Tune into FOX Sports Florida at 6:30 p.m. to watch the Miami Marlins take on the New York Mets.
After spending the previous nine seasons pacing the New York Mets, the Miami Marlins’ Jose Reyes is looking forward to returning to the Big Apple.
A three-game set at Citi Field could help the reigning NL batting champion get going at the plate.
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With Reyes and the rest of his team looking to break out, Miami sends Josh Johnson to the hill opposite New York’s Johan Santana as these NL East rivals open their season series Tuesday night.
Reyes compiled a career-best .337 average in what turned out to be his final season with the Mets in 2011. All eyes will be on the speedy shortstop as he plays his first game back in New York since signing a six-year, $106 million deal with Miami (7-8) during the offseason.
“I can’t wait to get there,” the four-time All-Star told the Marlins’ official website. “I think it’s going to be a little bit emotional for me because it’s the first time going back there after all those years.
“I have a good memory of that ballpark (and) New York City. But I’m part of a new family now. So I just have to go there and continue to play baseball and do my job helping this team to win a game.”
Reyes’ transition to Miami has been a bit turbulent, as he’s hitting just .230 with six runs scored thus far. Reyes, though, owns a .319 career average at Citi Field – the highest mark among the 26 players with at least 100 at-bats at the ballpark.
“He was a dynamic, exciting player for us. I think he deserves a warm reception from our fans,” Mets general manager Sandy Alderson said. “I hope he gets a good reception.”
The Marlins are coming off back-to-back losses at Washington, including Saturday’s 3-2, 10-inning defeat. Miami, which has scored just four runs while going 1 for 27 with runners in scoring position during its four-game road losing streak, may have caught a break when Sunday’s series finale was postponed.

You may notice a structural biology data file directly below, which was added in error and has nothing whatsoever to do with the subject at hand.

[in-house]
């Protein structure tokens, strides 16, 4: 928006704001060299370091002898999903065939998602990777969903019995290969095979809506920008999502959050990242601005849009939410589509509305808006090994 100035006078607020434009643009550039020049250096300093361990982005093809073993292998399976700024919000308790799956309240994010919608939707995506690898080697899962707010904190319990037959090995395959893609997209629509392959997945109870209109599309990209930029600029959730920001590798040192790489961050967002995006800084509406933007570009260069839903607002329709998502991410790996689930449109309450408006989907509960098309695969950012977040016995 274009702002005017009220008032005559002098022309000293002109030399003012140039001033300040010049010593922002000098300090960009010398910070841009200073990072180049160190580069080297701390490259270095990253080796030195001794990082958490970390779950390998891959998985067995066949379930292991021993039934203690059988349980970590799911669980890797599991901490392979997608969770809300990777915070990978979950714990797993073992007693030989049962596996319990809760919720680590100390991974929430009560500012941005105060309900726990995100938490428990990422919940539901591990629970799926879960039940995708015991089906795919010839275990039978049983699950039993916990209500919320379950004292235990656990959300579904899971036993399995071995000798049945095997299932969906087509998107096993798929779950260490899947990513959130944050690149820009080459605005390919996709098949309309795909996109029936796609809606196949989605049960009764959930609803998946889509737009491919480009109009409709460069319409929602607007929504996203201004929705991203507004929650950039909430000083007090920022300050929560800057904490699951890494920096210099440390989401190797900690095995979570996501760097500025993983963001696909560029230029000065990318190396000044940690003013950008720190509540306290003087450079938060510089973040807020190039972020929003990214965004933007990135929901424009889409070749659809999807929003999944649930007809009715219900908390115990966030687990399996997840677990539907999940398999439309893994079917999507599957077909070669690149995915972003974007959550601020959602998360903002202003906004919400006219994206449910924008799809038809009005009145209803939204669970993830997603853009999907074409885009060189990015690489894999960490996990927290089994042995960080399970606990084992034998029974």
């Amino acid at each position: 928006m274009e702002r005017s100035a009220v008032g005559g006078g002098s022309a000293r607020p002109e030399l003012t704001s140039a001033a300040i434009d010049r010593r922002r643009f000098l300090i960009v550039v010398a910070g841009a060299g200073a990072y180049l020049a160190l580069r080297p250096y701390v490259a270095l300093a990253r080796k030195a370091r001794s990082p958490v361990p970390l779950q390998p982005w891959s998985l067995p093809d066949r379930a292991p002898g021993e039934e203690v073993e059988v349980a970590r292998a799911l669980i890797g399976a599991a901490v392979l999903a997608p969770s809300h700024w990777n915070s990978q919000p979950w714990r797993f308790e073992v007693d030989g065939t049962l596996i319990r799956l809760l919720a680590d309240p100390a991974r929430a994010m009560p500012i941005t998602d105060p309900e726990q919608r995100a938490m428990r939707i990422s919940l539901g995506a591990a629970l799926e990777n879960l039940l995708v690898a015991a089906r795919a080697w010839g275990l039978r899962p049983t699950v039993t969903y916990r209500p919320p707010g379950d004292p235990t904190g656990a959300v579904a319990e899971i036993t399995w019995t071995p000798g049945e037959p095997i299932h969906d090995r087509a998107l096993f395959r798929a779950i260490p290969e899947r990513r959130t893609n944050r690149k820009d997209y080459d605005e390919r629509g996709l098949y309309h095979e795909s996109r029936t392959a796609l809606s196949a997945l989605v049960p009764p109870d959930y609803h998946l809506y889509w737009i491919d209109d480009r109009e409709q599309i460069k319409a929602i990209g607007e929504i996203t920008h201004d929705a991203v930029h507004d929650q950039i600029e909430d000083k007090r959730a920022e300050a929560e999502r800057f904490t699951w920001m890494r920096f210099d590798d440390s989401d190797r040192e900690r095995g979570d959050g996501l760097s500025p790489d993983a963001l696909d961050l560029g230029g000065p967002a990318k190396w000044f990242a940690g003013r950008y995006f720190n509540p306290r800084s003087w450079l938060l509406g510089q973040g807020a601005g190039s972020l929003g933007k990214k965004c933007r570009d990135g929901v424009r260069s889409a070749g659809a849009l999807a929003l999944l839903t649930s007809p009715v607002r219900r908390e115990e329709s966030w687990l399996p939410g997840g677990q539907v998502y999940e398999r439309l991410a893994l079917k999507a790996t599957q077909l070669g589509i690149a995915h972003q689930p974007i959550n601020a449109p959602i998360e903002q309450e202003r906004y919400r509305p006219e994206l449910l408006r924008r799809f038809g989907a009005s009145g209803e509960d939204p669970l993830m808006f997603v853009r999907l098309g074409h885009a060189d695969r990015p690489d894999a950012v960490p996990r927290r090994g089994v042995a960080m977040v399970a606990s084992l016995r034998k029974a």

“I’ll take my chances with this ball club,” manager Ozzie Guillen said. ” …We’re going to hit, we’re going to do the little things. Things will come around for us. We’ve been playing good baseball so far. Just keep playing.”
Johnson (0-2, 5.94 ERA) was originally slated to pitch Sunday, but will instead take the mound against a Mets team he’s generally dominated. The right-hander is 8-1 with a 2.68 ERA lifetime against New York (8-8).
After being limited to just nine starts in 2011 due to inflammation in his throwing shoulder, Johnson was tagged for nine runs and 21 hits over his first two outings. He seemed to come around during last Tuesday’s 5-2 win over the Chicago Cubs, giving up two runs and seven hits over seven innings.
“I felt really good out there,” he said. “I felt the things we’ve been working on the timing things that I’ve always done and kind of gotten away from, we went back to that and it felt good out there … Just to get deep into the game was good.”
Santana (0-2, 3.97), in contrast, surrendered just one run over his first two outings before getting tagged for six over 1 1-3 innings of last Tuesday’s 9-3 loss at Atlanta – his shortest career start.
“I didn’t even sweat,” said Santana, who hadn’t gone less than three innings in his previous 265 starts. “It’s just one of those things that’s going to happen. I can’t wait to go back out again.”
Santana has to like his chances of getting back on track against Miami. The left-hander is 6-1 with a 1.47 ERA versus the Marlins – his lowest career mark against any opponent he’s faced as a starter at least five times.
New York enters this matchup in the midst of a 1-5 slide after being swept in Monday’s doubleheader with San Francisco by a combined 13-3. The Mets have been outscored 44-20 during their funk.